to amend, plaie the Doctor and defend.
  A fellow that I am to talke with by and by, being told that his
Father was a Rope-maker, <10> excused the matter after this sort:
And hath never saint had reprobate to his Father? They are his
owne wordes; hee cannot goe from them. You see here hee
makes a Reprobate and a Ropemaker, voces convertibiles.
Go to, take example by him to wash out durt with inke, and run
up to the knees in the channell, if you bee once wetshod. You are
amongst grave Doctors, and men of judgement in both Lawes
everie daie: I pray aske them the question in my absence, whether ... [80]
such a man as I have describ'd this Epistler to be, one that hath a
good handsome pickerdevant, and a prettie leg to studie the Civill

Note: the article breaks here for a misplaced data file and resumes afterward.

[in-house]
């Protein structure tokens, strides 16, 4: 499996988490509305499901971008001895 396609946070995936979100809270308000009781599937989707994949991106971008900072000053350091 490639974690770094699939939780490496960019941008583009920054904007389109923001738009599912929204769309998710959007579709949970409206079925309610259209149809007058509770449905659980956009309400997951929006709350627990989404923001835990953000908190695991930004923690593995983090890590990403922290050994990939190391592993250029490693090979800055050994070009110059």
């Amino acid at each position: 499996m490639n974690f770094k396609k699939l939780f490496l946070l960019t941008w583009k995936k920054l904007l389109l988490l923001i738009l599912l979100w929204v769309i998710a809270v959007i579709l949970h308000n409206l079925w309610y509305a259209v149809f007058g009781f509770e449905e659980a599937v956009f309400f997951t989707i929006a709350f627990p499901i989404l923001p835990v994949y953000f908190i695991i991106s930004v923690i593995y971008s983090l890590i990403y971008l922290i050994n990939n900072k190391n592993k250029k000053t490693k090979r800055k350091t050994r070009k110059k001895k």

Law with, that hath made many proper rimes of the olde cut in his
daies, and deserved infinitely of the state by extolling himselfe and
his two brothers in everie booke he writes: whether (I saie) such a
famous piller of the Presse, now in the fourteenth or fifteenth yeare
of the raigne of his Rhetorike, giving mony to have this his illiterat
Pamphlet of Letters printed (wheras others have monie given them
to suffer them selves to come in Print), it is not to bee counted as
flat simonie, and be liable to one and the same penaltie? ... [90]
  I tell you, I mean to trounce him after twentie in the hundred, and
have a bout with him with two staves and a pike for this geare.
  If he get any thing by the bargaine, lette what soever I write
hence-forward bee condemned to wrappe bumbast in.
  Carouse to me good lucke, for I am resolutely bent; the best bloud
of the brothers shall pledge me in vinegar. O would thou hadst a
quaffing-boule, which, like Gawens scull, should containe a pecke,